An update on the attack of the Temple of Jupiter Perennus in the Ukraine from M. Horatius Piscinus. Good to know that the priest has been released from the hospital.

The bodies of 7 murdered shamans from Peru have been found, and 7 more are missing, presumed dead. Certain Christian groups in the area consider the indigenous shamans to be demonic, so it is likely that religious intolerance is at fault. Jason at the Wild Hunt reports.

Pictures from the Dussehra festival in India

Dver reports on her busy festival schedule of late. Includes some beautiful pictures!

Kemetic Reconnaissance talks about misconceptions surrounding Set

Poppaeus considers the opposition to use of the word “Pagan”

Talking with Isis

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Round-up of Interesting Links

October 10, 2011

It’s been a long time since I’ve posted a round-up of interesting links, so this list is going to be a little bit long.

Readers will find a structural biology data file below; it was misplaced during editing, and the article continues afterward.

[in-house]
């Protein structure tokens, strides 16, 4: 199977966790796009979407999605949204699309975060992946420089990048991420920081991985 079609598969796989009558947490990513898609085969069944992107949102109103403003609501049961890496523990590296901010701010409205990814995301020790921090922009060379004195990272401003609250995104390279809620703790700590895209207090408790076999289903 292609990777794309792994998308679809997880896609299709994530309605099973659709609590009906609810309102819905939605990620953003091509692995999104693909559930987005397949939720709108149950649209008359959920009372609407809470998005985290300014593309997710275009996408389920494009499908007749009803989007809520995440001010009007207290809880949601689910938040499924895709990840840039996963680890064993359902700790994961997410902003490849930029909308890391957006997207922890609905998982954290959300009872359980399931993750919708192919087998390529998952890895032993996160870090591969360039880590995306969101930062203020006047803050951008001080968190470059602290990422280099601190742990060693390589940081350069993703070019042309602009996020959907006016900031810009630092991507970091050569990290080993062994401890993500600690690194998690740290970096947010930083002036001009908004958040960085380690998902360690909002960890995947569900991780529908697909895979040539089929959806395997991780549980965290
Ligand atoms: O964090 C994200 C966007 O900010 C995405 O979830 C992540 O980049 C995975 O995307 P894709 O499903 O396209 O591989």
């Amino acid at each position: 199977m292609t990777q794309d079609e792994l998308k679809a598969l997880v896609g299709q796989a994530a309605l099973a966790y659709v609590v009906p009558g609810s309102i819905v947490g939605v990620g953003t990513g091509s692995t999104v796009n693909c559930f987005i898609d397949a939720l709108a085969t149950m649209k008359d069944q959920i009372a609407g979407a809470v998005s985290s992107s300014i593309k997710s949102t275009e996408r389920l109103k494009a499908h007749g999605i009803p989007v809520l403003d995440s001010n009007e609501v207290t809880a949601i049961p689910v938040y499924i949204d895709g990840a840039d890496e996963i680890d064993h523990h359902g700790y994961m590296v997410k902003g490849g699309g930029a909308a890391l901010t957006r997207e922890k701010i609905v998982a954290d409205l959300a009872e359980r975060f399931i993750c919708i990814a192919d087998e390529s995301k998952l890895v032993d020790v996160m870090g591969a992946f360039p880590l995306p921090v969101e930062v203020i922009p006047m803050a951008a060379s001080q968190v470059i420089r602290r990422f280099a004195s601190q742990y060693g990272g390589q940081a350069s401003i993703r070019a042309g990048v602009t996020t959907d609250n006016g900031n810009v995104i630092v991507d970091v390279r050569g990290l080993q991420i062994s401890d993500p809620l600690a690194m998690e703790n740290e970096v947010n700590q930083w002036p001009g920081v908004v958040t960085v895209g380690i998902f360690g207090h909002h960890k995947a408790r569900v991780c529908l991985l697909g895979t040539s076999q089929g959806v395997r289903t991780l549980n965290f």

A Nova Roma Temple in Ukraine was attacked and vandalized by Orthodox Christians, and the priest was beaten so badly he had to be hospitalized (I heard on one of yahoogroups that I am on that he was recently discharged from the hospital). Pictures of the damage were posted on the Cultus Deorum Romanorum blog. You can go here to make donations to the rebuild the temple if you’d like to help.

Andrew Bowen of Project Conversion begins his month as a Wiccan.Although I have not been following every post Andrew makes, I have been aware of his project to learn about the world’s religions. He spends one month studying and living as a member that month’s religion. He always finds a mentor from each of the religions to guide him. So far he has done Hinduism, Sikh, Islam, LDS, Buddhism, and others. A month is obviously not a lot of time to go in depth, but he does seem dedicated and I believe it comes from a genuine desire to learn about and celebrate all the religions. I applaud his effort.